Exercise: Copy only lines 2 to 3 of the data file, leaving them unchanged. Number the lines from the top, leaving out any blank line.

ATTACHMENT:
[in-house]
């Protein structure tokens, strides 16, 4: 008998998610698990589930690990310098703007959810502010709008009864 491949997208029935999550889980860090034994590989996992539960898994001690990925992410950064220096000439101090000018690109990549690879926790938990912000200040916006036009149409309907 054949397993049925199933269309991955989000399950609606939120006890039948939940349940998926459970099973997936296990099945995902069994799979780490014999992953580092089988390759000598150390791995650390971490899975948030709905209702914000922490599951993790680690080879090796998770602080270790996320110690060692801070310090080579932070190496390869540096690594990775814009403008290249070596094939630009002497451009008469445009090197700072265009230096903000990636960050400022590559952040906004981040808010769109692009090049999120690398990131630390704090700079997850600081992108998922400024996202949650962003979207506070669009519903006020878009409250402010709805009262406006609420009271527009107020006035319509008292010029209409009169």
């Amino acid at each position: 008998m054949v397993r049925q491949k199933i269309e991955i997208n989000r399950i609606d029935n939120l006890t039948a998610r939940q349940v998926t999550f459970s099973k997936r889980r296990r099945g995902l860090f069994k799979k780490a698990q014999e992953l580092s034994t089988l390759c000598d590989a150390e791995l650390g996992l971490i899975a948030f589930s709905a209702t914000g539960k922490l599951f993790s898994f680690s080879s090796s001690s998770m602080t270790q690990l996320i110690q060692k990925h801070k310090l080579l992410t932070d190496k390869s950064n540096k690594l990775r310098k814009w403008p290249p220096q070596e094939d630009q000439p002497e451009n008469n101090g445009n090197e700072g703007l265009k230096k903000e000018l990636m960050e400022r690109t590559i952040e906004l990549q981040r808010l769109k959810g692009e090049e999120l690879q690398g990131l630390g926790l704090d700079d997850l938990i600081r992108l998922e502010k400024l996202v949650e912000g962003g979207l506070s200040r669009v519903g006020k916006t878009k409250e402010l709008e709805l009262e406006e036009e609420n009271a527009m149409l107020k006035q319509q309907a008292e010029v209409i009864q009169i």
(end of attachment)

């Protein structure tokens, strides 16, 4: 008998998610698990589930690990310098703007959810502010709008009864 491949997208029935999550889980860090034994590989996992539960898994001690990925992410950064220096000439101090000018690109990549690879926790938990912000200040916006036009149409309907 054949397993049925199933269309991955989000399950609606939120006890039948939940349940998926459970099973997936296990099945995902069994799979780490014999992953580092089988390759000598150390791995650390971490899975948030709905209702914000922490599951993790680690080879090796998770602080270790996320110690060692801070310090080579932070190496390869540096690594990775814009403008290249070596094939630009002497451009008469445009090197700072265009230096903000990636960050400022590559952040906004981040808010769109692009090049999120690398990131630390704090700079997850600081992108998922400024996202949650962003979207506070669009519903006020878009409250402010709805009262406006609420009271527009107020006035319509008292010029209409009169």
């Amino acid at each position: 008998m054949v397993r049925q491949k199933i269309e991955i997208n989000r399950i609606d029935n939120l006890t039948a998610r939940q349940v998926t999550f459970s099973k997936r889980r296990r099945g995902l860090f069994k799979k780490a698990q014999e992953l580092s034994t089988l390759c000598d590989a150390e791995l650390g996992l971490i899975a948030f589930s709905a209702t914000g539960k922490l599951f993790s898994f680690s080879s090796s001690s998770m602080t270790q690990l996320i110690q060692k990925h801070k310090l080579l992410t932070d190496k390869s950064n540096k690594l990775r310098k814009w403008p290249p220096q070596e094939d630009q000439p002497e451009n008469n101090g445009n090197e700072g703007l265009k230096k903000e000018l990636m960050e400022r690109t590559i952040e906004l990549q981040r808010l769109k959810g692009e090049e999120l690879q690398g990131l630390g926790l704090d700079d997850l938990i600081r992108l998922e502010k400024l996202v949650e912000g962003g979207l506070s200040r669009v519903g006020k916006t878009k409250e402010l709008e709805l009262e406006e036009e609420n009271a527009m149409l107020k006035q319509q309907a008292e010029v209409i009864q009169i």